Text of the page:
Now you have the 4 primal cuts: ham, shoulder, side, loin.
Step 9: Cut ribs off bacon. Run knife along underside of ribs, keeping knife tight against the bones. (If you want meaty ribs, do not run knife tight along the bones, leave meat between your knife and the rib bones. This will make for less bacon but give you ribs worth eating.) Start at the big rib side and cut down to the last small rib. Keep your knife an inch or so out from the ends of the ribs. Keep pulling and cutting along that fat line. At the end you will be all the way to the corner of the belly, and the ribs will be free.
Step 10: On the belly, where the top of the ribs were, there is a little piece of bone in the corner. Cut that piece of bone out of the fat (just a little triangle).
Step 11: Square up the bacon. Cut off any bits to make a clean rectangle shape. Measure about 6 inches from where the last smallest rib was to the edge of the belly. Here make a cut vertically down through the belly (creating a 90° angle to square up the bacon). The bit cut off can go to become sausage. Trim off a bit of fat along the bottom edge of the bacon (if there is any).
Step 12: Flip bacon over and make sure there is no skin or hair root left on the fat. Remove some of the excess fat off of the bacon (to your preference).
Step 13: Slice some of the back fat off the loin, using the base part of the knife. If you take off meat with the fat accidentally, throw it in the sausage bin. Leave a little fat on the loin (¼ inch) and save the back fat for lard.
Step 14: Cut off the sirloin. To do this you will be slitting the meat at the last knuckle (white line part of spine). On the meat side make a line on the fat where the sirloin mussel (meat section) meets the loin (meat section). Cut down through the meat; should be lined up with the last knuckle. Once through the meat, twist the sirloin to break it off at the knuckle.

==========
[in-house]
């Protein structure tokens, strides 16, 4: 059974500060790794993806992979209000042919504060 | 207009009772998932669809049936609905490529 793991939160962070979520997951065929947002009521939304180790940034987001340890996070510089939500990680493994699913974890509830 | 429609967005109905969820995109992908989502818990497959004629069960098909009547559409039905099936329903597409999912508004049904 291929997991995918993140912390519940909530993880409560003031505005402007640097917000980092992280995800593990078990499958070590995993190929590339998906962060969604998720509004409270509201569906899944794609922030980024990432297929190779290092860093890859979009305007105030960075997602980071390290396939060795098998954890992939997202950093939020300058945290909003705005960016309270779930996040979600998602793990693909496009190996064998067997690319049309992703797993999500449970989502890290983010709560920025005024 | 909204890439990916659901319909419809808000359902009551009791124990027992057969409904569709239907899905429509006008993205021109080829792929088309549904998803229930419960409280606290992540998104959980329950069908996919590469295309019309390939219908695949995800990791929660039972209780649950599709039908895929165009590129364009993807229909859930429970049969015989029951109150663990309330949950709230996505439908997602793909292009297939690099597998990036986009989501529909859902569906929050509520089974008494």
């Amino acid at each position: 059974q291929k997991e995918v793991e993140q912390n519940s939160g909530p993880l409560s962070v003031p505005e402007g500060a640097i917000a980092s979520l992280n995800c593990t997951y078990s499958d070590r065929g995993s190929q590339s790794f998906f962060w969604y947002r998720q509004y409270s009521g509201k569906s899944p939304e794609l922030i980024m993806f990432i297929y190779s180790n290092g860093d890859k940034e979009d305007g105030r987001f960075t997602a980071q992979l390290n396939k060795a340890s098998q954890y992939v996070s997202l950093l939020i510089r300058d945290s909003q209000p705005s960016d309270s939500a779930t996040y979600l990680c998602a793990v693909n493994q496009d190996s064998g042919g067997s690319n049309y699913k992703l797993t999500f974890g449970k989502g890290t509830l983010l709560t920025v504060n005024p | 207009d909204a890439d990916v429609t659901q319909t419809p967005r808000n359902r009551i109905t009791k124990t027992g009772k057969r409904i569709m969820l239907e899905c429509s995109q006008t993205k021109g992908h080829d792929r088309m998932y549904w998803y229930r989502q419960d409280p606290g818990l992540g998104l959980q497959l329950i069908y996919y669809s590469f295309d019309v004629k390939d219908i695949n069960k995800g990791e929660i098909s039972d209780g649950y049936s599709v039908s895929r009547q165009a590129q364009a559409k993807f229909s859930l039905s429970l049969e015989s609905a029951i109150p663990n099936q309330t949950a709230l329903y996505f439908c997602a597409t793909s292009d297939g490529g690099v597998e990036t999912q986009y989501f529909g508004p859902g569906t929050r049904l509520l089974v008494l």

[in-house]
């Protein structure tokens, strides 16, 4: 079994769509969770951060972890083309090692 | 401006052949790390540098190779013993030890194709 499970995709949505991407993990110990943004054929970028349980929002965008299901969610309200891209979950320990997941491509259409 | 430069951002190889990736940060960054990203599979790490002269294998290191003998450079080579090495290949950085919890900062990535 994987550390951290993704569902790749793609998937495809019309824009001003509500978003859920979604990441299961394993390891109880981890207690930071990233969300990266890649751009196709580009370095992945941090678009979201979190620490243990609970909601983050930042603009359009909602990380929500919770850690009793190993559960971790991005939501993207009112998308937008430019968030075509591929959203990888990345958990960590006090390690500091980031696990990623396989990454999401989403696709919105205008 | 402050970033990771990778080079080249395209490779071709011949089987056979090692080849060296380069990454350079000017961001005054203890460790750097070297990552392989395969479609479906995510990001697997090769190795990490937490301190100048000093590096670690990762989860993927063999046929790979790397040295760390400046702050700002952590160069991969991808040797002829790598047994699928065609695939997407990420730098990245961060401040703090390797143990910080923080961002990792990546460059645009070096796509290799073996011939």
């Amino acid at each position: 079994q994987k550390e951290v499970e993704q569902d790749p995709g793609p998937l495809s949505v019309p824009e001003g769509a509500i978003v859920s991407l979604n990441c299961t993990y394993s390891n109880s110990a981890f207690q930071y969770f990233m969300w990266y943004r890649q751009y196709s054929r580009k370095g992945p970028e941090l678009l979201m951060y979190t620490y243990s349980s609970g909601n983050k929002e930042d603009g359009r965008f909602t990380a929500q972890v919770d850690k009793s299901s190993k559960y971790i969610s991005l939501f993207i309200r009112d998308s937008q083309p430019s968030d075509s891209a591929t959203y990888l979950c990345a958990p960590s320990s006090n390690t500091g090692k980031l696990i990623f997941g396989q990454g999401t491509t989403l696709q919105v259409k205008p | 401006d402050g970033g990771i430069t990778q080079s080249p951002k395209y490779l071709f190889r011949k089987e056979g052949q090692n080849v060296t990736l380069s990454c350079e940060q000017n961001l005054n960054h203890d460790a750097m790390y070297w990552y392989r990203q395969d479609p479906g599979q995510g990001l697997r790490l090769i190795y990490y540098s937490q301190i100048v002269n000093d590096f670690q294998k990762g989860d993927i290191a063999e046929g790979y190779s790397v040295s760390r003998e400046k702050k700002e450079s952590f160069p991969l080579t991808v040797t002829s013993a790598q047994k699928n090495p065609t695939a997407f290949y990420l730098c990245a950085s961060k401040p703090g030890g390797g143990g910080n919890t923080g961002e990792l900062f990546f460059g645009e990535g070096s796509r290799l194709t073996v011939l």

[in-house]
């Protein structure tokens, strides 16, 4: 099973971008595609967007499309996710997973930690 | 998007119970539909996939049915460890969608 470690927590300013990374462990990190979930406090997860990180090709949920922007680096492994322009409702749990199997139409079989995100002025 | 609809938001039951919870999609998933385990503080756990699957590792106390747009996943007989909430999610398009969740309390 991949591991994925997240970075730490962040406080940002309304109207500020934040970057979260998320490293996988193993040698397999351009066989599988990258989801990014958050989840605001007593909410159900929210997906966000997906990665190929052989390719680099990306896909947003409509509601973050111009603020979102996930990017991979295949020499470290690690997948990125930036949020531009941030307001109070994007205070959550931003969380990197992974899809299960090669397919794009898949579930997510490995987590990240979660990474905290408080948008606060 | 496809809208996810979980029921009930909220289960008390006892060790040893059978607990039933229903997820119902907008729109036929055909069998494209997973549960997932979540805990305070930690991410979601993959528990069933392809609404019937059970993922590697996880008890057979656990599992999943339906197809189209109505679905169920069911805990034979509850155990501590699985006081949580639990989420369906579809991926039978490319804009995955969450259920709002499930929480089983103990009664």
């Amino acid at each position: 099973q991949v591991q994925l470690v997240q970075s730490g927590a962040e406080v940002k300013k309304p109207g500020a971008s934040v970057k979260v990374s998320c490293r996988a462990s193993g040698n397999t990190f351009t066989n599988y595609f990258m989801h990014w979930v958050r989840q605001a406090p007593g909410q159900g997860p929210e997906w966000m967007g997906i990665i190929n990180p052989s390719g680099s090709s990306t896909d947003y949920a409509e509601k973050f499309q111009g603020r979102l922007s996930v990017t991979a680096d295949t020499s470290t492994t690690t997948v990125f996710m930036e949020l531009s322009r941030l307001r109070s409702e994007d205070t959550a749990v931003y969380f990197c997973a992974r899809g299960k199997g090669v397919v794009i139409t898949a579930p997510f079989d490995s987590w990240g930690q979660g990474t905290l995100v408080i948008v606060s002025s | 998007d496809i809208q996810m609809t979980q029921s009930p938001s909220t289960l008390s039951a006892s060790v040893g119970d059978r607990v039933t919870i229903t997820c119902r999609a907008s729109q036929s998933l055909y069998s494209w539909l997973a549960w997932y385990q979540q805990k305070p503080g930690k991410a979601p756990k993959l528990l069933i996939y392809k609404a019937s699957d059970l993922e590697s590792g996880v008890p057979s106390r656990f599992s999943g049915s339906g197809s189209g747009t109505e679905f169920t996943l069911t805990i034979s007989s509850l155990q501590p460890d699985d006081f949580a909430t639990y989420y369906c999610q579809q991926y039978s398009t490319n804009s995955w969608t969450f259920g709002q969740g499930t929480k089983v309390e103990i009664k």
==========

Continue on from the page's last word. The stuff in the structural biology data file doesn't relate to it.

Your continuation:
Step 15: Clean up the sirloin roast. You can take out the bone or leave it in. Options for the sirloin: leave as roast, cut into stew meat, cutlets, or once it is cleaned up and the bone is out it can be cut into sirloin steaks.
*Following are instructions for boneless pork chops, which can be done with just a knife.
Step 16: Cut ribs off loin. Run the knife along the inside of ribs, cutting along the ribs all the way down until you hit the other bones. If you can’t see ribs towards the end, cut off some meat to be able to see them. Then, flip it over and cut along the other bones. Now the loin should be free from the bones.
Step 17: Clean/trim up loin. Trim off the thinner part, lip side, all the way along (if there). Square up the loin ends. Cut into roasts or boneless pork chops. Tip: For cutting chops, start at the opposite end of the hand your knife is in for more even chops.
Step 18: Ribs that came off the loin. Score through the membrane, along the spine, and peel the membrane off the ribs (a meat hook comes in handy for this).
Step 19: Cut off the smaller end, where the flat bones are, at the end of the ribs. Cut through the meat with a knife, then use the saw to cut the rest of the way through the baby backs. The small end can be cleaned for sausage meat.
Step 20: Using the saw, cut along the bottom of the baby back ribs to remove them from the flat bones: cut on the ribs side of the triangle, right along the spine. The small flat bones go to be cleaned for sausage (not kept). The resulting ribs are the baby backs.
Step 21: Move to other ribs (came off bacon). Score the membrane and peel it off. Clean up the ribs (if anything). Now you are done with the spare ribs.